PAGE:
Sofagate in Ankara: EU’s von der Leyen left standing in meeting with Erdoğan

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European Commission chief Ursula von der Leyen was left standing at a meeting with Turkish President Recep Tayyip Erdoğan at his presidential palace in Ankara on Tuesday, sparking a debate about Erdoğan’s poor record of respect for women and their rights.

A video before the start of the meeting shows European Council President Charles Michel and von der Leyen entering the room along with Erdoğan and some Turkish officials where they will hold a meeting. While Erdoğan and Michel immediately are seated, von der Leyen is seen standing, saying “Ehm” and looking around to find somewhere to sit. Finally, she sits on a distant sofa as the press takes photos of Michel and Erdoğan with a visibly disgruntled von der Leyen looking on.

The video went viral among social media users in Turkey, with many criticizing the Turkish presidency for violating the rules of protocol. There was also criticism of the EU, with many saying the scene was a result of the support the EU gave to an autocratic leader who has a poor record on women’s rights.

“Turkey’s Presidency Chief of Protocol should have known better after all high rank guests, incl Kings&Queens, the country hosted as a Republic, not to mention visits during the Ottoman Era. A major protocol failure – and forgotten courtesy to allow female guests be seated first,” tweeted journalist Şebnem Arsu, who writes for prominent news outlets such as The New York Times and Der Spiegel.

 

The diplomatic faux pas has also stirred controversy in Brussels, according to Agence France-Presse.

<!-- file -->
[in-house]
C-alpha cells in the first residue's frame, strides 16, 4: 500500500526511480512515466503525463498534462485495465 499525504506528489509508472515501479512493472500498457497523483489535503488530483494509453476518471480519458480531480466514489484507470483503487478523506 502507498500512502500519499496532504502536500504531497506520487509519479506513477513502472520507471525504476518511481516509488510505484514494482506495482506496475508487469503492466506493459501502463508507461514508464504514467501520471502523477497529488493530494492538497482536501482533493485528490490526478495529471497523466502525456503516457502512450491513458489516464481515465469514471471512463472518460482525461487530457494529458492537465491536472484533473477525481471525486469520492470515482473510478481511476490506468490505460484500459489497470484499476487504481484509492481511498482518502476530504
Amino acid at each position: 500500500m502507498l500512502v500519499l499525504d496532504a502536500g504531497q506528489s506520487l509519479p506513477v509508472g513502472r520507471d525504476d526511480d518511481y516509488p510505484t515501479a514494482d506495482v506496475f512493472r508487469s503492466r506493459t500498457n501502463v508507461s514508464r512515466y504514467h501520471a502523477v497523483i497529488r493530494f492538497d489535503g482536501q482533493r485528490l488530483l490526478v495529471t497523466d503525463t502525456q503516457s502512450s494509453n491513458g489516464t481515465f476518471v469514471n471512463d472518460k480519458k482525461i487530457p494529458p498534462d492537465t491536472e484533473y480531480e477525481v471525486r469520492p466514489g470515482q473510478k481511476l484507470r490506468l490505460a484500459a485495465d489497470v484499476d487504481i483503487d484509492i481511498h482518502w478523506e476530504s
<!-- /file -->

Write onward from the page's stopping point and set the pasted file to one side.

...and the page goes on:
The European Commission issued a statement on Wednesday slamming the treatment received by von der Leyen in Ankara on Tuesday. “The president of the commission was clearly surprised,” European Commission spokesman Eric Mamer said, insisting von der Leyen should have been treated “exactly in the same manner” as Michel. “She does consider that these issues are important and need to be treated appropriately, which they clearly were not,” Mamer said.

Mamer said the problem surrounding von der Leyen’s seating during the meeting with Erdoğan had “sharpened her focus on the issue.”There was no immediate comment from Michel’s spokesman or the Turkish presidency over the incident.

The apparent snub came at a delicate moment as the EU and Turkey look to rebuild ties despite concerns over Ankara’s record on rights, including the protection of women.

Erdoğan had angered Brussels ahead of the visit by the bloc’s chiefs by announcing he was withdrawing Turkey from the global Istanbul Convention on preventing violence against women and children.

Speaking after the meeting with the Turkish leader, von der Leyen stressed that “human rights issues are non-negotiable.”

“I am deeply worried about the fact that Turkey withdrew from the Istanbul Convention” von der Leyen said.

“This is about protecting women, and protecting children against violence, and this is clearly the wrong signal right now.”

The perceived slight to the first woman ever to occupy one of the EU’s top two roles sparked anger among some in Brussels.

“First they withdraw from the Istanbul Convention and now they leave the President of European Commission without a seat in an official visit. Shameful. #WomensRights,” wrote Spanish European Parliament member Iratxe Garcia Perez.

German MEP Sergey Lagodinsky wrote of von der Leyen’s utterance that “‘Ehm’ is the new term for ‘that’s not how EU-Turkey relationship should be’.”

But not all the ire was directed at the Turkish side.

Dutch MEP Sophie in ‘t Veld was left questioning why Michel was “silent” as his female colleague was left without a seat.

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